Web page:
Integrate might mean improved retention (or compression) of new concepts thanks to a lightweight form of spaced repetition. Spaced repetition is a scientifically proven method for efficient learning, built into the core logic of Readwise, involving periodic reviews of previously learned material at increasing intervals of time.
Integrate might also mean enhanced creativity resulting from the serendipitous juxtaposition of seemingly unrelated ideas. Creativity is notoriously hard to pin down, but some have suggested that it is nothing more than making connections that no one else has noticed. As they say, "You don’t have to reinvent the wheel, just attach it to a new wagon." The interleaving of Readwise helps you make these unexpected connections across all the various ideas you've captured while reading.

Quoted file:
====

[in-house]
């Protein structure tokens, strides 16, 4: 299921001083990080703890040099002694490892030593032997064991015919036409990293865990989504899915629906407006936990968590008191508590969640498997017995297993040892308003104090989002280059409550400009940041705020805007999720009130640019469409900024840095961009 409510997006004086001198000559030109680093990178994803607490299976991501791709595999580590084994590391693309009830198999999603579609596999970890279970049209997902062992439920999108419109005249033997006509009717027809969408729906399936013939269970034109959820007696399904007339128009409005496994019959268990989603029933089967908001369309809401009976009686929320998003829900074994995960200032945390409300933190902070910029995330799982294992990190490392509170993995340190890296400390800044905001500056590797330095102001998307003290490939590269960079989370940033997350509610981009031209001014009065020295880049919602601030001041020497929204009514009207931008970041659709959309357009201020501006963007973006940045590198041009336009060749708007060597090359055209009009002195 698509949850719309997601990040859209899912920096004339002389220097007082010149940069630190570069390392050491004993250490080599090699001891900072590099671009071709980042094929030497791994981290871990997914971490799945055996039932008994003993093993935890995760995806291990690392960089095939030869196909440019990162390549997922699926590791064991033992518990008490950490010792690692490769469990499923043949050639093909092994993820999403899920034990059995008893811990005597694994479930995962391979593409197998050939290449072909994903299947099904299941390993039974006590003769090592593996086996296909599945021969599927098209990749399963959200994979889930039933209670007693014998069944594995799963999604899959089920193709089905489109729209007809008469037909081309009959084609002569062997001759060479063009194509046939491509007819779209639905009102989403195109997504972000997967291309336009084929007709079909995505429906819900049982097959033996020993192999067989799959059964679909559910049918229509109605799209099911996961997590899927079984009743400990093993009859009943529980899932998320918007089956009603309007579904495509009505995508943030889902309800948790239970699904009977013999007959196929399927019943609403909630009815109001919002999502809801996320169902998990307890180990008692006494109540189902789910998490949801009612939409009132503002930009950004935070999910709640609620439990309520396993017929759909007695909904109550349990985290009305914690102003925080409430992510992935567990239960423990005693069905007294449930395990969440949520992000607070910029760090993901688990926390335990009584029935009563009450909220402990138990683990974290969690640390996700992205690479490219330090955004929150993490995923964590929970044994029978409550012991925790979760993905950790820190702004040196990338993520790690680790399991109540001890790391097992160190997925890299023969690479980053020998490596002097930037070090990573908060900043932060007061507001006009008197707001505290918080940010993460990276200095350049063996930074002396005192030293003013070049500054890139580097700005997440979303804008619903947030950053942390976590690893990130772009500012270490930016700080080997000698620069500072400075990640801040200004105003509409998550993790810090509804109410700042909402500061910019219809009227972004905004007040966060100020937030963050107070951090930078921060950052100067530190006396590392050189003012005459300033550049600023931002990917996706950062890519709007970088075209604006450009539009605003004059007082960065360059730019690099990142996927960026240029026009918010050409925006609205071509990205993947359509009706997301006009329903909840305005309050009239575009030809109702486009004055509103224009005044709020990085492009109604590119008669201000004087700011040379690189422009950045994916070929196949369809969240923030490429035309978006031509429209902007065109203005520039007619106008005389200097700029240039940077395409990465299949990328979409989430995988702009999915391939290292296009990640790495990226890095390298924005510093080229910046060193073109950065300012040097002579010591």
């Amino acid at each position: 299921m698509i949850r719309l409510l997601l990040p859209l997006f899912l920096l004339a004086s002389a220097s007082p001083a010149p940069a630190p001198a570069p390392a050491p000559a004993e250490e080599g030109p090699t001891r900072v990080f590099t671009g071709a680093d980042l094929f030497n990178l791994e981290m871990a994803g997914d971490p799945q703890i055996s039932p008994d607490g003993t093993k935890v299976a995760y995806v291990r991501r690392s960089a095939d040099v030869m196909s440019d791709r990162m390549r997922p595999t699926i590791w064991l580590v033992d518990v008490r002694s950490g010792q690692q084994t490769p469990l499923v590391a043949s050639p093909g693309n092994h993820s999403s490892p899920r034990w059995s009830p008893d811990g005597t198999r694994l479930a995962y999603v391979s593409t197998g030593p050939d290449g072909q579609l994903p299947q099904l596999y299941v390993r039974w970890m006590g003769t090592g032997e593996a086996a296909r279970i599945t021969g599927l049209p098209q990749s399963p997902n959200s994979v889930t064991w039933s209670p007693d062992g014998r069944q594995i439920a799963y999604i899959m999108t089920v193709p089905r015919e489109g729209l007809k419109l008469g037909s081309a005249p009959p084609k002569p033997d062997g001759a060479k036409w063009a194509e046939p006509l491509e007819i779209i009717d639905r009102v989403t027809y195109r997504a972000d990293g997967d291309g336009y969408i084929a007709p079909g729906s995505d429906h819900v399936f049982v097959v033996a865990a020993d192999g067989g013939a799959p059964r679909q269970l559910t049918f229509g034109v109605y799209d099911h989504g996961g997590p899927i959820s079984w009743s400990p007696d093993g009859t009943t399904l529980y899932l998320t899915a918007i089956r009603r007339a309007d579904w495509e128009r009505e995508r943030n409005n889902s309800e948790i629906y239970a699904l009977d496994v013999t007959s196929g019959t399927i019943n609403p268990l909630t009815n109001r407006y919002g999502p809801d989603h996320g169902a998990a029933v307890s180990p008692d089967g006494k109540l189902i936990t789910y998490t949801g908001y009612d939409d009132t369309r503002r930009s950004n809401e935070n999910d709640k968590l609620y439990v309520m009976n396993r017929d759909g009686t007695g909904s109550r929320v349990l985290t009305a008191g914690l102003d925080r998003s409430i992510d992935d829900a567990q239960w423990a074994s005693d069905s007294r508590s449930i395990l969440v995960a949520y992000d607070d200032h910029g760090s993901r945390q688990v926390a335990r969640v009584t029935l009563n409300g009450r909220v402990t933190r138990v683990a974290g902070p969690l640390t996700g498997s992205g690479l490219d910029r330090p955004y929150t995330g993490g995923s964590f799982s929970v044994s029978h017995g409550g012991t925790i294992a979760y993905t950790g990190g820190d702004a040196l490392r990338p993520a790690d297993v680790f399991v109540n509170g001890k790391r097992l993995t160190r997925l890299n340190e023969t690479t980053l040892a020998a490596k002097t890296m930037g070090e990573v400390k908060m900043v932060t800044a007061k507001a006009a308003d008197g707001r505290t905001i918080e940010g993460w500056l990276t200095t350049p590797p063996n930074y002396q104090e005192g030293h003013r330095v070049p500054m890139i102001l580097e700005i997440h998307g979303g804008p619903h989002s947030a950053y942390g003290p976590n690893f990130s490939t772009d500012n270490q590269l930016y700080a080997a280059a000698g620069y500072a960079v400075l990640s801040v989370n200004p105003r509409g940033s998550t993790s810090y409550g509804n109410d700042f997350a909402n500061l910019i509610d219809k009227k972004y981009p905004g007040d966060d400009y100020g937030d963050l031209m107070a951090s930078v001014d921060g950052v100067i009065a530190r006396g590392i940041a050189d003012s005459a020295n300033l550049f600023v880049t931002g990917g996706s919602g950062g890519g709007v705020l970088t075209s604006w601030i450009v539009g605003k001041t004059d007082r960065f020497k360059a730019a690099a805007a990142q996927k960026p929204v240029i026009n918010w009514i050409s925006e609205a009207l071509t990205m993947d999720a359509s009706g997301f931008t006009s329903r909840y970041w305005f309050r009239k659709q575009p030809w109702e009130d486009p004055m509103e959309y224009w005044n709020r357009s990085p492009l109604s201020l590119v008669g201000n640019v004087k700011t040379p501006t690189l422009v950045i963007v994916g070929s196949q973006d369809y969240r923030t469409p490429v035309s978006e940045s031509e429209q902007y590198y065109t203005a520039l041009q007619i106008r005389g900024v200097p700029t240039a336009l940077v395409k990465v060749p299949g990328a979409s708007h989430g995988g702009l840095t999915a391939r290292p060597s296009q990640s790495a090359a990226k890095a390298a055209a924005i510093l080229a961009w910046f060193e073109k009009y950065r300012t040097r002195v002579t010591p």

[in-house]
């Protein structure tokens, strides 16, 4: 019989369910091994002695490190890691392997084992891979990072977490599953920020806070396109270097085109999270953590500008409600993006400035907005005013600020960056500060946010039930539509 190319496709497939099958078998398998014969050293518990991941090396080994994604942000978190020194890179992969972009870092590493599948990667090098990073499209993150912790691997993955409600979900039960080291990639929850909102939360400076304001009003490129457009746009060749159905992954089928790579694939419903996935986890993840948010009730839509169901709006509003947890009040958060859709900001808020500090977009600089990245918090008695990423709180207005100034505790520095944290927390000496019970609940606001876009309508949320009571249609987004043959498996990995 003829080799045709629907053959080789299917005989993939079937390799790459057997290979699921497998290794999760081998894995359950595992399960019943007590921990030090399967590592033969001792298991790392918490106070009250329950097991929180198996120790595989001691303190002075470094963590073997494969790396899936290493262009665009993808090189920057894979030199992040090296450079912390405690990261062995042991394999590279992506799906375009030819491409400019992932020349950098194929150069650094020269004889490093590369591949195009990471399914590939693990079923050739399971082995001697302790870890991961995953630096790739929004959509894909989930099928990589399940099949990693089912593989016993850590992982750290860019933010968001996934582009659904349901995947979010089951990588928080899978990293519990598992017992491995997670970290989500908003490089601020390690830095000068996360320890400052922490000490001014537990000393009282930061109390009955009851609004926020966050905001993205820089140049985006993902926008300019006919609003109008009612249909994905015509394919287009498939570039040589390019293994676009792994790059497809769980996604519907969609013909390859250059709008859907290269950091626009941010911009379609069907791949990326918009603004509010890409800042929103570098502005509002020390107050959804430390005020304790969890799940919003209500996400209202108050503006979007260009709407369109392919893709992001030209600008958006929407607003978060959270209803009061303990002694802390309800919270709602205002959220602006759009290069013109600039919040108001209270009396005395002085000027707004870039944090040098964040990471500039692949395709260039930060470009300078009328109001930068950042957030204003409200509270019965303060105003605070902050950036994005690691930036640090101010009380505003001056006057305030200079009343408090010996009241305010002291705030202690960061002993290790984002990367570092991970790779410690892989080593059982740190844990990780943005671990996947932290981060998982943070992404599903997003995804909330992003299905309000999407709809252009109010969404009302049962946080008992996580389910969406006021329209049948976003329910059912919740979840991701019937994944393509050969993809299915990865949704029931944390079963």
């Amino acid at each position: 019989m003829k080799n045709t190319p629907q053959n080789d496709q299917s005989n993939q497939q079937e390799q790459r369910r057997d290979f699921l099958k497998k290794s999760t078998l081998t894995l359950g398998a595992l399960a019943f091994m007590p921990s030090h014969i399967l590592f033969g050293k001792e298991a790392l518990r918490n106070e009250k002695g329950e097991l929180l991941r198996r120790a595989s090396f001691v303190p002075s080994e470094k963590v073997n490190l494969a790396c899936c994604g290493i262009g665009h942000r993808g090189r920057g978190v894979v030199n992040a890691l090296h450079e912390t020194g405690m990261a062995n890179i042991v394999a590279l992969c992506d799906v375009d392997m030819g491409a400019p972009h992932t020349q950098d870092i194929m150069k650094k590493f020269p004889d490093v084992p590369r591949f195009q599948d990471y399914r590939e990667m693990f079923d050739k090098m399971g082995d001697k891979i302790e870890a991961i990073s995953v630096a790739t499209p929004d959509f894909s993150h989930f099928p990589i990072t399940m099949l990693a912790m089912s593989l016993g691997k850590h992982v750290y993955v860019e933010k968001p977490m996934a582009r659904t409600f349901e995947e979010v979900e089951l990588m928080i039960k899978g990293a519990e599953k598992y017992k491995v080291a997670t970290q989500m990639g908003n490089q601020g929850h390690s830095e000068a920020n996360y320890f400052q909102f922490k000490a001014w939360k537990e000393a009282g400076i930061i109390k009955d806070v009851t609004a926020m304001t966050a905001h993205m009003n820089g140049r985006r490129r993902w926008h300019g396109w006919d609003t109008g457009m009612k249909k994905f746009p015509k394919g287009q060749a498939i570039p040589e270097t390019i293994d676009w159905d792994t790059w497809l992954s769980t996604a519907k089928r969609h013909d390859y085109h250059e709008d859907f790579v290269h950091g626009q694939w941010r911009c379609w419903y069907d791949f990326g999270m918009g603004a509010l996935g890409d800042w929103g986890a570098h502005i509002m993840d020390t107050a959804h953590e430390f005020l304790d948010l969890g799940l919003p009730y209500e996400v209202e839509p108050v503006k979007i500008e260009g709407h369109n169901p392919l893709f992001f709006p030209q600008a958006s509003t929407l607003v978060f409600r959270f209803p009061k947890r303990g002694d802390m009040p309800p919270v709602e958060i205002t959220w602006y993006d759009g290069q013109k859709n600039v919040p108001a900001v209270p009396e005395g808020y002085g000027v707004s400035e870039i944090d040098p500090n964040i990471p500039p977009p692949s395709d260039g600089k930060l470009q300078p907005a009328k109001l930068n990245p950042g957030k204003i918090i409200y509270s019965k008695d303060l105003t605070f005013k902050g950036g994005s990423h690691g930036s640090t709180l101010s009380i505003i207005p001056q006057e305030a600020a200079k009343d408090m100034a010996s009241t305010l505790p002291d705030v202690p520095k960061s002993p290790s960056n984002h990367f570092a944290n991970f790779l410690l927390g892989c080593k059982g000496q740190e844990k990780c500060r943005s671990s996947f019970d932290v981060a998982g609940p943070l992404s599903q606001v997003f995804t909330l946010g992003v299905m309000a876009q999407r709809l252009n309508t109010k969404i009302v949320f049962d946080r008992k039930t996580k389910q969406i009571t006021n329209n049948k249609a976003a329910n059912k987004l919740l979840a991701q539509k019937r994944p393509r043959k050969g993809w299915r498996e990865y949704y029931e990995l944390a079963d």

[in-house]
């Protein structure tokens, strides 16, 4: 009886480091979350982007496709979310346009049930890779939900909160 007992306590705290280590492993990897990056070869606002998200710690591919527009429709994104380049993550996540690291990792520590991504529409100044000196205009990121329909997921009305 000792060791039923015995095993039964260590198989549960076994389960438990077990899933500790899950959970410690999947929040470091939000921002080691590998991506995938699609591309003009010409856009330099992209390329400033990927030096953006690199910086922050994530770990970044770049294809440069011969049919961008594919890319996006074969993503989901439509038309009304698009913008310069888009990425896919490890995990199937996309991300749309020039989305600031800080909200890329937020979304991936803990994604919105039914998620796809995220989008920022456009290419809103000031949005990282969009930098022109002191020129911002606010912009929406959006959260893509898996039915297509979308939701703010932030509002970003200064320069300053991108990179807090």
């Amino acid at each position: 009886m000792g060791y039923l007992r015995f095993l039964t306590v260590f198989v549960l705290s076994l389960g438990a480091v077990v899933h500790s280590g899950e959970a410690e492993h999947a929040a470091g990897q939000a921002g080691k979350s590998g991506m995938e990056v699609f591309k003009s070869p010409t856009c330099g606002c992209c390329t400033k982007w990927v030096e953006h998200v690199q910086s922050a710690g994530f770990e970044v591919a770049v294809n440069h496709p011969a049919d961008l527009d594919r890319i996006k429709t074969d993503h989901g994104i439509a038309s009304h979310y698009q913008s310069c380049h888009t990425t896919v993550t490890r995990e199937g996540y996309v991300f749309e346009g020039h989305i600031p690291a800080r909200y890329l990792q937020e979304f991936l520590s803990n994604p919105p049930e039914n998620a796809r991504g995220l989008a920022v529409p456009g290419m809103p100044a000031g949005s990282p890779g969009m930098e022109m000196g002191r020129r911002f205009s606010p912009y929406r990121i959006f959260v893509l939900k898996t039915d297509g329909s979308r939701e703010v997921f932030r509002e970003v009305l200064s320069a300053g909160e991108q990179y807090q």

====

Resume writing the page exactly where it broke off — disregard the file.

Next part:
Integrate might also mean sudden inspiration to act on something you've read due to a well-timed reminder in a daily review. How often have you encountered an idea while reading that you wanted to do something about, but you forgot about it before you had a chance? Readwise provides a gentle nudge or, as we like to say, a friendly reminder from your past self to your present self to do something today.
Of course, how you integrate what you've read is far from limited to these few examples. It entirely depends on your particular situation.